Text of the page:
As Maharashtra enters its golden jubilee year, the newly constituted Maharashtra State Assembly witnessed unprecedented scenes on its very first day on November 9. The four MLAs of maverick Raj Thackeray’s Maharashtra Navnirman Sena (MNS) virtually took the law in their hands and tried to stop Samajwadi Party (SP) MLA Abu Azmi from taking the oath in Hindi in the House. In the parliamentary history of India since Independence, the Parliament and state assemblies have been witness to such incidents in the past. But what happened in the ‘progressive’ Maharashtra State Assembly should serve as an eye-opener to all those who believe in, and are committed to strengthen democratic traditions in India. It may be noted that the MNS and Raj Thackeray had earlier warned those opposing Marathi of dire consequences. The attack on Abu Azmi was a mere indication of things to happen in future if this diktat of Raj were ignored.
More disgusting and irritating was the ‘silence’ of the ‘protectors of democracy, and secularism’ sitting on the treasury benches. It was anybody’s guess that the MNS received encouragement from these so-called secular forces to sabotage the growing influence of Shiv Sena in Maharashtra. It was in a sense repeating the history. Years ago in the 60s and 70s the Shiv Sena received the same encouragement from the same ‘secular’ forces in its campaign for the ‘Marathi Manoos’. That time the target was the South Indians in Mumbai, who allegedly encroached upon the right to employment of the ‘Marathi Manoos’. Bal Thackeray then was clandestinely supported by stalwart strategists in the secular Congress like SK Patil and his ilk. Now his nephew Raj is simply repeating the history by stepping in his shoes. However, the target this time is the North Indians and Hindi.
All the languages have their origin in Sanskrit, the mother of all the languages of the world. Therefore, as Shri Guruji Golwalkar, the second Sarsanghachalak of Rashtriya Swayamsevak Sangh (RSS), had stated, all our languages are our national heritage.
The issue of languages has been debated in the Parliament and state assemblies earlier too. There had been violent agitations on this issue in various parts of the country. The issue is still burning somewhere as in case of Belgaum, or dormant somewhere as in case of Assam. But what the country has failed to understand and experience is the innate unity of expression all these languages provide in the peculiar Indian social and cultural milieu. Those who insist on a particular language forget that they are damaging the spirit of national unity. This is not to defend people like Abu Azmi or denounce the protagonist of Marathi like Raj Thackeray and his flock of hardliners. They might be raising this issue for the short-lived political gains, because they have to create their constituency in Maharashtra’s political environment, and what could be a better handy tool for them than raising the Marathi issue? But the more dangerous is the latent animosity towards people speaking other Indian languages living in a particular language-dominated state. They are the ones who have to bear the brunt of this mindless and meaningless hooliganism enacted in the name of ‘furthering’ the cause of their language.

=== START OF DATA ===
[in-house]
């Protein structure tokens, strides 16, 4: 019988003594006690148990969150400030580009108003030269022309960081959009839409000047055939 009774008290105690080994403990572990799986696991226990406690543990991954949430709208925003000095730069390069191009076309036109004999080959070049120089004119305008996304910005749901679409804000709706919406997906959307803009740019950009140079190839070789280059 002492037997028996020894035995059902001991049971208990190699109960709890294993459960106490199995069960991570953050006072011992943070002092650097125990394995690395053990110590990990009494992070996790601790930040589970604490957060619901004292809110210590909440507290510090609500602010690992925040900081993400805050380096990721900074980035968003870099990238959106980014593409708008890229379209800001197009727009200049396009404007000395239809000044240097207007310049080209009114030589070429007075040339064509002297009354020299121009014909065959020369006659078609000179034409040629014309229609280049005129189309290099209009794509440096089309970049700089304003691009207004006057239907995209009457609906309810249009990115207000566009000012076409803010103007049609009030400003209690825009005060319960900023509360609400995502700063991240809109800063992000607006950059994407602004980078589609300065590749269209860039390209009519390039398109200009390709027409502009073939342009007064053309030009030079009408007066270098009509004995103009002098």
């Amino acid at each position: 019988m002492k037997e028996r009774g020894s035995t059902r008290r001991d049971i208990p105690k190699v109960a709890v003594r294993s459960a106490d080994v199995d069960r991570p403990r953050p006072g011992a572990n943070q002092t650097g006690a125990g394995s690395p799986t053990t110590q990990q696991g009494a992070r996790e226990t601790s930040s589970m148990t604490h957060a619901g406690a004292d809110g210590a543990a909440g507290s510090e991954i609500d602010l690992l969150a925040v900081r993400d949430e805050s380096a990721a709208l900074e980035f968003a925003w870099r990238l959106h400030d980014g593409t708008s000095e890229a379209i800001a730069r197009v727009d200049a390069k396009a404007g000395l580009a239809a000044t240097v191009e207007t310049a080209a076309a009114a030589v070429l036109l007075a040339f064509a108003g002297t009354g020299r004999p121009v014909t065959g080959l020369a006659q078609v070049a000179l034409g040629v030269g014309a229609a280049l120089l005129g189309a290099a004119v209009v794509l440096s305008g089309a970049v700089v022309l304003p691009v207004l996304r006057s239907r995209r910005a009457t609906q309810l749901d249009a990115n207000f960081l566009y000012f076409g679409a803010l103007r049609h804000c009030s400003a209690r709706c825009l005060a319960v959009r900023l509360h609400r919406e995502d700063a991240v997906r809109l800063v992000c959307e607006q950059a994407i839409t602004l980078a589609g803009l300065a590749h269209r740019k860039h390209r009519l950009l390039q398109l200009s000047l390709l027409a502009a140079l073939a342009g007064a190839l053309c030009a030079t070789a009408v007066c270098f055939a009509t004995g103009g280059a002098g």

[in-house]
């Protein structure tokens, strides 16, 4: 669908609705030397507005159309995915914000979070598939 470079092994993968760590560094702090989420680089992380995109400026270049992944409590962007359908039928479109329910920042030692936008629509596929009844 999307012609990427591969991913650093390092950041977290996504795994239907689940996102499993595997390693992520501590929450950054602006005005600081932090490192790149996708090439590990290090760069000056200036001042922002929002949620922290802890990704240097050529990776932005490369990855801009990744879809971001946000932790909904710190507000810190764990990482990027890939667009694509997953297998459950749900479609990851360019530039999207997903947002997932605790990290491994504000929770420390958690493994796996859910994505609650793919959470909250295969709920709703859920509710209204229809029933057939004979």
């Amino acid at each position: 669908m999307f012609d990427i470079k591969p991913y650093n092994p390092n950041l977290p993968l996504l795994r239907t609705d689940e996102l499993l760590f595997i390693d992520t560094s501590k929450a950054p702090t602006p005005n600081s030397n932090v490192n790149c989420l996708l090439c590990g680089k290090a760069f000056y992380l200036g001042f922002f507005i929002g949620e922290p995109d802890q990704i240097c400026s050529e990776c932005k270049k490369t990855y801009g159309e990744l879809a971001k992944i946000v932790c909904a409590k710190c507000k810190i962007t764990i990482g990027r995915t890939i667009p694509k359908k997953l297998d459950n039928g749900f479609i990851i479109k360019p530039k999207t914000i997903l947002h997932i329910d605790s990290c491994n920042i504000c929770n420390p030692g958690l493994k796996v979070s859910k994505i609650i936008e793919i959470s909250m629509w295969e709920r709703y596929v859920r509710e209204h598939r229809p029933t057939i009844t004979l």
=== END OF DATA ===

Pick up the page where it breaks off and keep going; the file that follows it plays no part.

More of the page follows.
When the issue to make Hindi our national language was being discussed and debated in the country immediately after Independence, similar opinions were expressed. Some people like Dr CP Ramaswami Aiyar even ridiculed Hindi, while some others felt Hindi would eclipse their mother tongues. But that did not happen. On the other hand, the rulers of that time hesitated in making Hindi the national language of India. Instead, the policy of language states was adopted by Pt. Nehru. States in independent India were reorganised on the basis of language ignoring the long-term danger it would pose. Now the bitter fruits of this policy are visible and have started taking a toll of our national integrity and unity. The MNS-Abu Azmi stand-off on the issue of Hindi is the glaring example of this sublime hatred generated by this language-state policy of the then Congress government.
Nevertheless, the hooliganism let loose in the State Assembly could not be ignored. Therefore, the action taken against those four MNS MLAs was justified. Such acts should not go without punishment. However, the extent of punishment could be debated on various platforms. But this is also the time to go deeper and think over the issue in a more logical way. The fear expressed by ‘Marathi Manoos’ in view of the increasing influx of people from other states in Mumbai, the financial capital of India, cannot just be ignored. A way out has to be devised to divert this influx. Creating more job opportunities in their own provinces can be one of the alternatives. For this, the government will have to encourage and support indigenous technology and locally available resources including the human resources.
Another aspect that needs attention of the society is that insistence on regional languages would undermine the importance of the national-link language, which is currently Hindi. Hindi has also been lingua franca since ages in India, much before the Constitution granted the status of official language to it. Hindi has also been a natural vehicle of inter-communication during the freedom struggle right from the 1857 war of independence to 1947. In that context Hindi can be described as swabhasha of India. Therefore, there is nothing wrong in somebody taking oath in Hindi. There is no reason or logic to oppose this, certainly not in the manner the MNS MLAs did. The supporters of Abu Azmi also should not use this incident to create a divide in the society. The recent reactions of SP leaders appear to go in that direction. It is in the interest of the nation that both Raj Thackeray and Abu Azmi understand the importance of language and not play politics over the issue.